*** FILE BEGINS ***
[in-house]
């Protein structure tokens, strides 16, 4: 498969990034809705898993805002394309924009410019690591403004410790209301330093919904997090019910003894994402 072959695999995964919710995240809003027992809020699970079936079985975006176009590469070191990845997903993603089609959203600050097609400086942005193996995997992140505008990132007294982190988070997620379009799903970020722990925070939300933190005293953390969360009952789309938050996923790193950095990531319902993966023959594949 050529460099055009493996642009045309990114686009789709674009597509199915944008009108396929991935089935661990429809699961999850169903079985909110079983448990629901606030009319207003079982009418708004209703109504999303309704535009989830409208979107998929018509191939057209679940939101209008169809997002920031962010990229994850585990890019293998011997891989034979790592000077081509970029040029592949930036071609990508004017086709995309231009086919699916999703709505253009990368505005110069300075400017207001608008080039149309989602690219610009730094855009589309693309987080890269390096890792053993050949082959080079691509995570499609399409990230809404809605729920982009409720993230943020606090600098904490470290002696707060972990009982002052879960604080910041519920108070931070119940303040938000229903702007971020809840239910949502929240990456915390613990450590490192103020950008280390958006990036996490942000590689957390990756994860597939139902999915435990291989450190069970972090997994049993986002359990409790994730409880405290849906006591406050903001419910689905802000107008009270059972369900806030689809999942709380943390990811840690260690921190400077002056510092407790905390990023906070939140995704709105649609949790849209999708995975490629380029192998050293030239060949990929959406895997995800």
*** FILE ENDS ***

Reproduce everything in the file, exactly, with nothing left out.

[in-house]
């Protein structure tokens, strides 16, 4: 498969990034809705898993805002394309924009410019690591403004410790209301330093919904997090019910003894994402 072959695999995964919710995240809003027992809020699970079936079985975006176009590469070191990845997903993603089609959203600050097609400086942005193996995997992140505008990132007294982190988070997620379009799903970020722990925070939300933190005293953390969360009952789309938050996923790193950095990531319902993966023959594949 050529460099055009493996642009045309990114686009789709674009597509199915944008009108396929991935089935661990429809699961999850169903079985909110079983448990629901606030009319207003079982009418708004209703109504999303309704535009989830409208979107998929018509191939057209679940939101209008169809997002920031962010990229994850585990890019293998011997891989034979790592000077081509970029040029592949930036071609990508004017086709995309231009086919699916999703709505253009990368505005110069300075400017207001608008080039149309989602690219610009730094855009589309693309987080890269390096890792053993050949082959080079691509995570499609399409990230809404809605729920982009409720993230943020606090600098904490470290002696707060972990009982002052879960604080910041519920108070931070119940303040938000229903702007971020809840239910949502929240990456915390613990450590490192103020950008280390958006990036996490942000590689957390990756994860597939139902999915435990291989450190069970972090997994049993986002359990409790994730409880405290849906006591406050903001419910689905802000107008009270059972369900806030689809999942709380943390990811840690260690921190400077002056510092407790905390990023906070939140995704709105649609949790849209999708995975490629380029192998050293030239060949990929959406895997995800």